We are working on a bioinformatics problem. We have a collection (say $U$) of kmers or small substrings of length $k$ of some set of sequences. We have two different experiments. Only a subset of kmers say, $A,B \subseteq U$, is enriched in each of the two experiments, respectively. We want to show $A \cap B$ is statistically significant.
We were trying to use Fisher's exact test (FET) on a contingency table with entries $|A \cap B|, |A \setminus B|, |B \setminus A|, |U \setminus (A \cup B)|$. But it seems that this FET has the null hypothesis: “probability of a kmer getting enriched is same in the two experiments”.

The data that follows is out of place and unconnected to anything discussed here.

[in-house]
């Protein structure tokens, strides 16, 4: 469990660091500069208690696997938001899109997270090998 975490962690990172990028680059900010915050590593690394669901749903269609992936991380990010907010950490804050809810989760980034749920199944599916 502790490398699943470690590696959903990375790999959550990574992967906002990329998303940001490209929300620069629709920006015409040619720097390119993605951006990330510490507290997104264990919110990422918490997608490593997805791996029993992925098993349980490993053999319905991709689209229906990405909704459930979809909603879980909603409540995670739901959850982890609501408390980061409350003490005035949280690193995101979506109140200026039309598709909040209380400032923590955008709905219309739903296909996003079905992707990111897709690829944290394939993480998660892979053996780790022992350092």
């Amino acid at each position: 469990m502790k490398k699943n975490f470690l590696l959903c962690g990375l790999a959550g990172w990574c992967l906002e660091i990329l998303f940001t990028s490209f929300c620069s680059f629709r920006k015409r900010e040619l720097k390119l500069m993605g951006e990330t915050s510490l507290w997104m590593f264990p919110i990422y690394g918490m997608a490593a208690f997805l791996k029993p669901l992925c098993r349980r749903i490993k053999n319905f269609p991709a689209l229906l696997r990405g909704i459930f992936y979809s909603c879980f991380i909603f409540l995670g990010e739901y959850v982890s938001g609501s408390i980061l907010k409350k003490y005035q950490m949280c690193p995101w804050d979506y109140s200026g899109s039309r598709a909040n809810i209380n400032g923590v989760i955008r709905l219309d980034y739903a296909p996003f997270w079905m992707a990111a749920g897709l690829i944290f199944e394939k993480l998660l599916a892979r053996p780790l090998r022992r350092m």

However, for our purpose it should be the alternate hypothesis.
Is there a different way to use FET for our purpose?